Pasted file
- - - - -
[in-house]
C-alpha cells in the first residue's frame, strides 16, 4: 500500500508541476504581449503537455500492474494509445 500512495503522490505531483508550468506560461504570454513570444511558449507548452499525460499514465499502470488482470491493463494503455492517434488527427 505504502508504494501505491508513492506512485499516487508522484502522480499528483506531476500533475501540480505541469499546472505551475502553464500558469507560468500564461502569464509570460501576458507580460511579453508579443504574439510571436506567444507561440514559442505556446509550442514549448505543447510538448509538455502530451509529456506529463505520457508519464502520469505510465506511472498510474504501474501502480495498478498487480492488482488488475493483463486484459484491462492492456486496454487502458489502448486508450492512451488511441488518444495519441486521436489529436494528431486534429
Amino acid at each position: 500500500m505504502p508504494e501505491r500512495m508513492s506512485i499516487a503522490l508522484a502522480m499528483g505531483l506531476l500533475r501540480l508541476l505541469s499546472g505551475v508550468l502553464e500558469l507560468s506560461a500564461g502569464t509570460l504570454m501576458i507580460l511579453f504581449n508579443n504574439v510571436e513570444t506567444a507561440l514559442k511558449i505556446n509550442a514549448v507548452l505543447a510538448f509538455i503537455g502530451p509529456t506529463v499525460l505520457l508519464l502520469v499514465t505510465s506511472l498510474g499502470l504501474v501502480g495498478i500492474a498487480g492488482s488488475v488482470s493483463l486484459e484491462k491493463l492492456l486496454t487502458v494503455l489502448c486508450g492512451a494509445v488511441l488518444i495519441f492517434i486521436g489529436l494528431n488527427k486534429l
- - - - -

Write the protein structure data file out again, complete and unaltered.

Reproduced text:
[in-house]
C-alpha cells in the first residue's frame, strides 16, 4: 500500500508541476504581449503537455500492474494509445 500512495503522490505531483508550468506560461504570454513570444511558449507548452499525460499514465499502470488482470491493463494503455492517434488527427 505504502508504494501505491508513492506512485499516487508522484502522480499528483506531476500533475501540480505541469499546472505551475502553464500558469507560468500564461502569464509570460501576458507580460511579453508579443504574439510571436506567444507561440514559442505556446509550442514549448505543447510538448509538455502530451509529456506529463505520457508519464502520469505510465506511472498510474504501474501502480495498478498487480492488482488488475493483463486484459484491462492492456486496454487502458489502448486508450492512451488511441488518444495519441486521436489529436494528431486534429
Amino acid at each position: 500500500m505504502p508504494e501505491r500512495m508513492s506512485i499516487a503522490l508522484a502522480m499528483g505531483l506531476l500533475r501540480l508541476l505541469s499546472g505551475v508550468l502553464e500558469l507560468s506560461a500564461g502569464t509570460l504570454m501576458i507580460l511579453f504581449n508579443n504574439v510571436e513570444t506567444a507561440l514559442k511558449i505556446n509550442a514549448v507548452l505543447a510538448f509538455i503537455g502530451p509529456t506529463v499525460l505520457l508519464l502520469v499514465t505510465s506511472l498510474g499502470l504501474v501502480g495498478i500492474a498487480g492488482s488488475v488482470s493483463l486484459e484491462k491493463l492492456l486496454t487502458v494503455l489502448c486508450g492512451a494509445v488511441l488518444i495519441f492517434i486521436g489529436l494528431n488527427k486534429l